Following the same economicising fashion, the dominant explanation for the referendum result, as well as for the election of Donald Trump, was attributed to economic considerations. People voted populistically, it is claimed, mainly because of their personal financial and economic positions. The supposed ‘excesses’ of globalisation and technological change have brought economic insecurities to many, triggering these backlashes against the political class.
Yet in both countries there was no straightforward line between economic circumstances and voting patterns. Populism has been growing in some relatively prosperous regions including in Poland, Switzerland, Holland, Denmark, Lombardy and Flanders. Moreover, personal economic insecurity is hardly a new sentiment. It has been building since at least the early 2000s and reinforced by the limited and partial post-2010 recoveries. This continuity of hardship can’t explain populist votes now. Instead, cultural insecurities and the sense of being ignored or patronized were much bigger drivers of anti-establishment voting than people’s economic precariousness. But the framework of economicisation obscures this.
The paradox of the co-existence of the depoliticisation of economic policy with the economicisation of contemporary life is explained by how they are both expressions of the same post-1980s trend of anti-politics. The exhaustion of party politics by the 1980s and their replacement by TINA’s acceptance of the status quo led to the depoliticisation of public life. As a direct consequence most economic policy was removed from the terrain of government politics.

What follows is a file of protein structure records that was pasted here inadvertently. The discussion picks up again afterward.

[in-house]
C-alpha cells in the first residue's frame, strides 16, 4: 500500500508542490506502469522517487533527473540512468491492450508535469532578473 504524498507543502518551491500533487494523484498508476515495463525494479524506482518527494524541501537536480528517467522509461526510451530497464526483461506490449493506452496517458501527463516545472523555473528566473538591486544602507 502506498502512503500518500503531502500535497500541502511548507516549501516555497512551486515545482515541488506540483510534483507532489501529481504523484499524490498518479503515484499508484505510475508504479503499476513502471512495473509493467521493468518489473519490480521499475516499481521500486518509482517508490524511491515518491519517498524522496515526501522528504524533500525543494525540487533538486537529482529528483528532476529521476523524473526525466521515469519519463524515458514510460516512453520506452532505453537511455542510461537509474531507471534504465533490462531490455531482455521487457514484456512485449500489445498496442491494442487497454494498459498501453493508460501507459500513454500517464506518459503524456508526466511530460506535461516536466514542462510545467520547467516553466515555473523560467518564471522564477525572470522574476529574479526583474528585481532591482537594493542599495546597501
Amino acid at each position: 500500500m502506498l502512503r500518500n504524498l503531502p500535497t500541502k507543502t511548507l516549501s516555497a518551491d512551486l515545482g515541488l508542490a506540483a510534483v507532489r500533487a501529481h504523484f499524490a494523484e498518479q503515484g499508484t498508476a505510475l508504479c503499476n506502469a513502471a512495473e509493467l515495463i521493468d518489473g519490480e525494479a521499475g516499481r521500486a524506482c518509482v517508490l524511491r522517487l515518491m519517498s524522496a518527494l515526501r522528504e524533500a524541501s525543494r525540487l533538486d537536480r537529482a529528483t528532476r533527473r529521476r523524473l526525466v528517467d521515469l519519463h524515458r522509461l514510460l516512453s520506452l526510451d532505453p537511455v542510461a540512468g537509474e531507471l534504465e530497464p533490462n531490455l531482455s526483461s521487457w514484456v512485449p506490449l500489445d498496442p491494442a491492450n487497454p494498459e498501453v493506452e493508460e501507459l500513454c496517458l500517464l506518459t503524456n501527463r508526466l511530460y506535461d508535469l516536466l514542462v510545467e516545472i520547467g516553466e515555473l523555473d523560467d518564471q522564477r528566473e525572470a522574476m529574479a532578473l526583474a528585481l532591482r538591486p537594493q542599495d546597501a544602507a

Expressing the same anti-political influence, the ‘neutral’ prism of economics was used to displace people’s deep-felt concerns and avoid having to address them politically. Politics became accountancy. Decisions are to be taken not through debating different competing ideas and values, but on the technical output of a cost-benefit analysis.
Better, for example, to avoid a discussion about academic standards by turning education into being a technical and, presumably, agreeable promoter of employability. Easier, though not very effective as it turned out, to scare people with a deterministic economic threat of leaving the EU than to engage in a debate over the fundamental, contentious, and potentially consequential issues of how democracy is working, of national sovereignty and the cultural unease brought on by decades of multicultural policies. Easier too, to blame the impersonal ‘economic’ forces of globalisation and automation for people’s populist voting than engage with the political and cultural reasons for the huge gulf that has opened up between the comfortable elites and many of their constituents. Economicisation allows elites to evade confronting difficult political issues. And when people vote the ‘wrong’ way – that is not the way the elites want – they can be branded as irrational or stupid or, at best, one-sided for ignoring the real, neutral, incontrovertible economic ‘facts’.
My book motivates an extensive public debate on the radical policy steps needed for substantial economic renewal. Part of this debate should pursue a more discriminatory take on where the economy is relevant to our lives from where it is being used to sublimate other more important discussions. In particular, we should not allow core issues of democracy and popular control to be sidelined by apolitical speculation about economic causes or consequences. Economics does not determine our future. Nor should we go along with it being used to make spurious technical judgments about how we should respond or act in a multitude of non-economic matters.